Culturally Relevant Pedagogy
NCTE INBOX 2-20-13
This month's issue of English Leadership Quarterly takes a close look at "Culturally Relevant Pedagogy." Based on the ideas of developing students academically, nurturing cultural competence, and developing a sociopolitical consciousness, culturally relevant pedagogy has provided a powerful framework for examining teachers and students in multiple and diverse contexts. The following resources from NCTE and ReadWriteThink.org offer examples of culturally relevant pedagogy.
What does it mean to develop a culturally relevant pedagogy? How might we think about community in our teaching? In this interview, Gloria Ladson-Billings explores the implications of these and other questions for language arts teachers.
In the Talking Points article "Connecting Students to Culturally Relevant Texts," Yvonne Freeman and David Freeman argue the importance of providing students with culturally relevant books and discuss their criteria for deciding if a book is culturally relevant to a particular child. The ReadWriteThink.org lesson plan Assessing Cultural Relevance: Exploring Personal Connections to a Text draws on the explanation of cultural relevance outlined in the article.
Coupling critical literacy theory with culturally responsive teaching practices enabled the author of the Language Arts article "Teachers' Texts in Culturally Responsive Teaching" to open up the curriculum to students who might otherwise have been shut out by challenging and reformulating these texts. Thus, culturally responsive teaching becomes stronger when coupled with a critical literacy lens.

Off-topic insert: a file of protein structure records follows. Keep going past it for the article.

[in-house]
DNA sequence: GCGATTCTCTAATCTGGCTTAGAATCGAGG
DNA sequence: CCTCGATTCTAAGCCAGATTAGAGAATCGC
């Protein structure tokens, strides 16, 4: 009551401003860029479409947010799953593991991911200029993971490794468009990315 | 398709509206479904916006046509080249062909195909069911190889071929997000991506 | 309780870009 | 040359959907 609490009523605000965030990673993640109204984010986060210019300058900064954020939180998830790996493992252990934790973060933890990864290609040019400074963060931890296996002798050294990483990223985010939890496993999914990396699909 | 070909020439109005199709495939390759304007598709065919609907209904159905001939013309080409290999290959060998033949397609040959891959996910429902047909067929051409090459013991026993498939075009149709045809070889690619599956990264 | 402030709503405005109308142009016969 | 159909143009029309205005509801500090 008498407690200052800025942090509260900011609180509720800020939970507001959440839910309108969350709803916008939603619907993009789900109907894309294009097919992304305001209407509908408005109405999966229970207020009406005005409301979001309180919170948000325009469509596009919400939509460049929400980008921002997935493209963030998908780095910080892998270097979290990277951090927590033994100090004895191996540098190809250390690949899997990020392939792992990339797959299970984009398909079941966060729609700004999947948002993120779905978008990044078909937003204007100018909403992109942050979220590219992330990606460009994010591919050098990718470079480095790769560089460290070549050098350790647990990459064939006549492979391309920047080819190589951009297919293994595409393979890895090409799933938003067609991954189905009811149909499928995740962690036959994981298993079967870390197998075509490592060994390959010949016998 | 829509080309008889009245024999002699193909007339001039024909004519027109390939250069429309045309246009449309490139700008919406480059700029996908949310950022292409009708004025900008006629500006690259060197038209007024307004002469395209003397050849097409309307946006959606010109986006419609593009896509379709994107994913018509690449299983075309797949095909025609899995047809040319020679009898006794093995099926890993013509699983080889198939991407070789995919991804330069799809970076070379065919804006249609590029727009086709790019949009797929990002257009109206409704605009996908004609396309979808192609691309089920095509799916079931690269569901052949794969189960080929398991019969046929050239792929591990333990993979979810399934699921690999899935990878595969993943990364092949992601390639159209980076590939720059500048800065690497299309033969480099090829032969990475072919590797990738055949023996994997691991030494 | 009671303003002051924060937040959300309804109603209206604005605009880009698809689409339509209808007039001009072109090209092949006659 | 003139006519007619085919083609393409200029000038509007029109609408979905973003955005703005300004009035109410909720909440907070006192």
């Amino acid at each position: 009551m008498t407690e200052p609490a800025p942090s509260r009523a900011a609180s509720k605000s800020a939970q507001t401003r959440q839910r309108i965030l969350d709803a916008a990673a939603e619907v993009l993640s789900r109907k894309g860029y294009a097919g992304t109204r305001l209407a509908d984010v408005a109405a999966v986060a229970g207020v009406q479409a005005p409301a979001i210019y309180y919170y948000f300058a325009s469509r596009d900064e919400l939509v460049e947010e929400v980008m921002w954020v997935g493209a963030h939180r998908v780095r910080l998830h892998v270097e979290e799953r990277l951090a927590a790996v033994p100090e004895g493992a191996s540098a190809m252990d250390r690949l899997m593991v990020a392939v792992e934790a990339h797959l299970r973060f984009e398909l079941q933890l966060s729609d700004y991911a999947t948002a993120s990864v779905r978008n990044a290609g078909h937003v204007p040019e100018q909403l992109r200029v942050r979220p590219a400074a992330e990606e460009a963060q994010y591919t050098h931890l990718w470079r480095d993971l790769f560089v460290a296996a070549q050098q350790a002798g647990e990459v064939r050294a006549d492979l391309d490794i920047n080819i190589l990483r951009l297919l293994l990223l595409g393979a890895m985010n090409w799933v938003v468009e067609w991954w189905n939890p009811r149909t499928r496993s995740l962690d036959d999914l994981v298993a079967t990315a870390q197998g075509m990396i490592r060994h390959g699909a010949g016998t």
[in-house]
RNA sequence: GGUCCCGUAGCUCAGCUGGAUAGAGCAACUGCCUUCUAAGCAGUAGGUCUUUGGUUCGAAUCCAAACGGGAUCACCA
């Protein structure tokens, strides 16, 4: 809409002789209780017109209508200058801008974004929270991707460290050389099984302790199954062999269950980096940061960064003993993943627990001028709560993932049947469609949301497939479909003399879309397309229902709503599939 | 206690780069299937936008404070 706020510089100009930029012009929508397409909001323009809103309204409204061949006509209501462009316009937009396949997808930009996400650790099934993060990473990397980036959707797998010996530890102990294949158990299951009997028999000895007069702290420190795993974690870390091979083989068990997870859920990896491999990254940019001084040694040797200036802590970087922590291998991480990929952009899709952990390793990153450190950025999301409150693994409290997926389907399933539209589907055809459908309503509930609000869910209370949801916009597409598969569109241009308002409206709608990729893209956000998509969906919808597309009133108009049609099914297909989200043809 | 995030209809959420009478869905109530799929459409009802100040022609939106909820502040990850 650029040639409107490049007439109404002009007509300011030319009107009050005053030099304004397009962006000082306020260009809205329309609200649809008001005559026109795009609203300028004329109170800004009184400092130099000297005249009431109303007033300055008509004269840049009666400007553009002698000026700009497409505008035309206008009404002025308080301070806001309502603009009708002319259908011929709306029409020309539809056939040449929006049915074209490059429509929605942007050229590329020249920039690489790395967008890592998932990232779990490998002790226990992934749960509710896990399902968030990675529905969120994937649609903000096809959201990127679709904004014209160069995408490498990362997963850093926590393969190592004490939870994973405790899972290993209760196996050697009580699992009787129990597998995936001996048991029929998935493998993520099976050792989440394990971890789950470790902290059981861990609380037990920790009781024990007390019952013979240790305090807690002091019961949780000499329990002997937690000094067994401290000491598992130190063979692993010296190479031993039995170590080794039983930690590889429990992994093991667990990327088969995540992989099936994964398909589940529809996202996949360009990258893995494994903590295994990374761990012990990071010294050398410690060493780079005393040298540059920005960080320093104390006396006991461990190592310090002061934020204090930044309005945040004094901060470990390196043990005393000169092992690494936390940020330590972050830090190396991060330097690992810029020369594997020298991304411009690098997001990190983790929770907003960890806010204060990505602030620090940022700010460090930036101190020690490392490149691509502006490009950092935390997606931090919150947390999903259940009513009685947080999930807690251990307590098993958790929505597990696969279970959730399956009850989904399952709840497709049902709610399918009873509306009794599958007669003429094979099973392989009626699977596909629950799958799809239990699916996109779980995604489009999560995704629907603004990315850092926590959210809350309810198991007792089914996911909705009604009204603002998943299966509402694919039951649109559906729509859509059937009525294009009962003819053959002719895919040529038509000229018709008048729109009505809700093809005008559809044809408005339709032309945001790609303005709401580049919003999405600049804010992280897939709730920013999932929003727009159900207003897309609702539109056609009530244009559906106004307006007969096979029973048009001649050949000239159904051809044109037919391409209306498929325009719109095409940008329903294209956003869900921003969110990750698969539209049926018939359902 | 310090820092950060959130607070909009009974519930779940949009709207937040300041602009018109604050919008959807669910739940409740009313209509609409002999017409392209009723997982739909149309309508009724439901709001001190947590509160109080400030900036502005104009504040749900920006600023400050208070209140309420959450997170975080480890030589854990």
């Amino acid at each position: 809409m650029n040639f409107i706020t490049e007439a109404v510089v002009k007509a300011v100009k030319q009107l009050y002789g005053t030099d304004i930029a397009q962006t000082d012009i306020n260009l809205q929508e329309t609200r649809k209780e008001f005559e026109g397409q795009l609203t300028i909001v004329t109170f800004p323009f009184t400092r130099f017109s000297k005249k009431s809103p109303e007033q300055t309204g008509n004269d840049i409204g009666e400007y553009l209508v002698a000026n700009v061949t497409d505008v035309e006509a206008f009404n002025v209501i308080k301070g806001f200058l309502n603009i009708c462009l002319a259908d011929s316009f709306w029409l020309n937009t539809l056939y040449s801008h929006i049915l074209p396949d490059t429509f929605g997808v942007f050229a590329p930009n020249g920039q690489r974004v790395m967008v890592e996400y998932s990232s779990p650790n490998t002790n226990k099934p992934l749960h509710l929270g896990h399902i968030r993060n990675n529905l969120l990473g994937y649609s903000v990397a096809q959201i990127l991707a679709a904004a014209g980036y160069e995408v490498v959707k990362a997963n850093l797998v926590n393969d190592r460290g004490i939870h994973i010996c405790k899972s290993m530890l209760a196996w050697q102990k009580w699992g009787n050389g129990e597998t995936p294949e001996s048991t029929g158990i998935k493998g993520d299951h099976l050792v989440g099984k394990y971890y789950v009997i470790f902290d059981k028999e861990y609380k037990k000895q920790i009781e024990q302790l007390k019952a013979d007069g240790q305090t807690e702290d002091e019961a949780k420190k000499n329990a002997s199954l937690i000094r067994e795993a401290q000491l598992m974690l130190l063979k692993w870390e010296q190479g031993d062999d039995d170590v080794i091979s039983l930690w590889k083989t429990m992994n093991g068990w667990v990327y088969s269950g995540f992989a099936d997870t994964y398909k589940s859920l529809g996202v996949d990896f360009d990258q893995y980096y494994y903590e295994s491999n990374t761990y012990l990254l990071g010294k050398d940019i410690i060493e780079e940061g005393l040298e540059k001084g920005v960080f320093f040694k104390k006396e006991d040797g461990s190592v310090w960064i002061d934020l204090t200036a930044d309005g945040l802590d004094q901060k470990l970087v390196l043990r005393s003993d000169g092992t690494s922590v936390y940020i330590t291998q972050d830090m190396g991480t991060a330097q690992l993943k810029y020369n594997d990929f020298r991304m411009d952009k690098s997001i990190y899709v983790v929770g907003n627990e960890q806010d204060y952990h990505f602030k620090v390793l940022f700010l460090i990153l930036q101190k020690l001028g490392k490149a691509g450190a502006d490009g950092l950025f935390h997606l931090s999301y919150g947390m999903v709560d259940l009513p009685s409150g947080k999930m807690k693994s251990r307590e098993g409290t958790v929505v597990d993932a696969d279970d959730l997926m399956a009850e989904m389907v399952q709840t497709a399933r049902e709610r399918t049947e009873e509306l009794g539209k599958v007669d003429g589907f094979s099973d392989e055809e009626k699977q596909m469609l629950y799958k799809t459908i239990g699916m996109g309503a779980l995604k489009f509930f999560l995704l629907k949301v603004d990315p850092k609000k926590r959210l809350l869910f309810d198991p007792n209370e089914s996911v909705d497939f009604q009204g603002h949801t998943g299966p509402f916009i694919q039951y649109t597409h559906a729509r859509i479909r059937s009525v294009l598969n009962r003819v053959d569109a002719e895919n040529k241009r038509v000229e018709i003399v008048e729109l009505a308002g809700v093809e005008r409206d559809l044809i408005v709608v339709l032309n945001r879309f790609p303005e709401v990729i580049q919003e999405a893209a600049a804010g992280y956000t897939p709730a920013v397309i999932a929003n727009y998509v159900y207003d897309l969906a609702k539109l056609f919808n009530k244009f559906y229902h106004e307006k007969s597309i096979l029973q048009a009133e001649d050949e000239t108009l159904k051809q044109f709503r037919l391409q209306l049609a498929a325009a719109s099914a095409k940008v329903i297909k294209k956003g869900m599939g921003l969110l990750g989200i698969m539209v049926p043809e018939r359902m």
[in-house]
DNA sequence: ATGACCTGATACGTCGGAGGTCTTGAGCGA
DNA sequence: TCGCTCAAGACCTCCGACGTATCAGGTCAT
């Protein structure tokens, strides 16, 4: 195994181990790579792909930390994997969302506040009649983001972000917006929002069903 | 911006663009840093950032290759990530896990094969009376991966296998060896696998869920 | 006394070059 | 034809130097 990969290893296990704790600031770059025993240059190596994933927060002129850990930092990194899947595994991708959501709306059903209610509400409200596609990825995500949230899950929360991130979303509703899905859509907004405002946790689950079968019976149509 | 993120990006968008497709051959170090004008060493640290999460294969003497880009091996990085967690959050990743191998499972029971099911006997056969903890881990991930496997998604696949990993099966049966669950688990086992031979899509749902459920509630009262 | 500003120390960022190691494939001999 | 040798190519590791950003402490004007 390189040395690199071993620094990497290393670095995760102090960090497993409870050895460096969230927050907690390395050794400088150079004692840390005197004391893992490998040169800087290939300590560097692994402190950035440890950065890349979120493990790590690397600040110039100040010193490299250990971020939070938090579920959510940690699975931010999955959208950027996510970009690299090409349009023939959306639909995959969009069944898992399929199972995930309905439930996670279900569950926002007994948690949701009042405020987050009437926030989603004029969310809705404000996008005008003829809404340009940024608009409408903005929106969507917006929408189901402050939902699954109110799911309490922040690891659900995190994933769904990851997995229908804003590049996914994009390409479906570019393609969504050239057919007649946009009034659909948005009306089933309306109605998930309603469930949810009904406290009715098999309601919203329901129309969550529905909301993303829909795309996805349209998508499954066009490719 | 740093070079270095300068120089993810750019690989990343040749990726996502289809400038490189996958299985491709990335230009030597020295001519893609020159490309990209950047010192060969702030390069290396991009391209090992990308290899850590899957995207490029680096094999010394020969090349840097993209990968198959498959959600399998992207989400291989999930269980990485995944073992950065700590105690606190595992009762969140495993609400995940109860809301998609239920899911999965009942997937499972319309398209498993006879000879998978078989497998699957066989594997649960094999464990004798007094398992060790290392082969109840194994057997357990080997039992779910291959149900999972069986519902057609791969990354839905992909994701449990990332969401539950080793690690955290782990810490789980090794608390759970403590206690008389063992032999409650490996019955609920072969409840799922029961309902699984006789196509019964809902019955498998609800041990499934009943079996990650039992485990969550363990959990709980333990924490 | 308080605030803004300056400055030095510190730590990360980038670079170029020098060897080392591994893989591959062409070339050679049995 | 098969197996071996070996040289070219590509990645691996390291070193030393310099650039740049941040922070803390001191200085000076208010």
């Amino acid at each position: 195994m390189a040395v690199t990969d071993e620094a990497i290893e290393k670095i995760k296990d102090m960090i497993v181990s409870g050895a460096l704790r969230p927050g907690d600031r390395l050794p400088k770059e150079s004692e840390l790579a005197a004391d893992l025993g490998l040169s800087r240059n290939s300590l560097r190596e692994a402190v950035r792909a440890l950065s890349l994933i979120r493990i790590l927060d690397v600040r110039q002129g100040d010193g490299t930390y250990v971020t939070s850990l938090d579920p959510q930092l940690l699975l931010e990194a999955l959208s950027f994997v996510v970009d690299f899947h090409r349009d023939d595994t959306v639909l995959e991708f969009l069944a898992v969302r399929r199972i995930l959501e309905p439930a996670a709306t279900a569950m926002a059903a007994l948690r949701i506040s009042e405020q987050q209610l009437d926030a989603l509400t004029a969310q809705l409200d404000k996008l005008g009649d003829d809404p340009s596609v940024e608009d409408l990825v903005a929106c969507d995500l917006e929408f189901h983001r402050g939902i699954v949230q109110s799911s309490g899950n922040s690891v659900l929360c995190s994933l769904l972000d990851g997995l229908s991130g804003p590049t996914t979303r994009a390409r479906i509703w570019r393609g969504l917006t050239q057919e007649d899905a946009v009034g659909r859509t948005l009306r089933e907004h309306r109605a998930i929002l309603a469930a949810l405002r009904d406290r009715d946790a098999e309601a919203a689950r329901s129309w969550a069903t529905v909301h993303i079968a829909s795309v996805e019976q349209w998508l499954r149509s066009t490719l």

In "Narrowing the Gap between Readers and Books," from Voices from the Middle, the authors offer practical advice for how to reach kids through a partnership with library media specialists and a commitment to promoting books across subjects, locations, and seasons.
The author of this English Journal article advocates culturally responsive teaching, a practice that explicitly highlights "issues of race, ethnicity, and culture as central to teaching, learning, and schooling," and emphasizes the necessity of interrogating the themes of race, power, and privilege in the urban classroom.
How can we reach all of our students -- especially those who have been ignored and underserved in America's classrooms? The authors of Writing Instruction in the Culturally Relevant Classroom suggest that culturally relevant pedagogy can make a difference. Although it certainly includes inviting in the voices of those who are generally overlooked in the texts and curricula of US schools, culturally relevant teaching also means recognizing and celebrating those students who show up to our classrooms daily, welcoming their voices, demanding their reflection, and encouraging them toward self-discovery.
Literature often has been considered a quick and easy way to bring multicultural perspectives into the ELA classroom. Yet for effectual change, significant shifts in pedagogy prove more powerful than surface additions. In this article from English Education, the authors focus on how a college of education's multicultural mission statement intersects with one teacher's life story.
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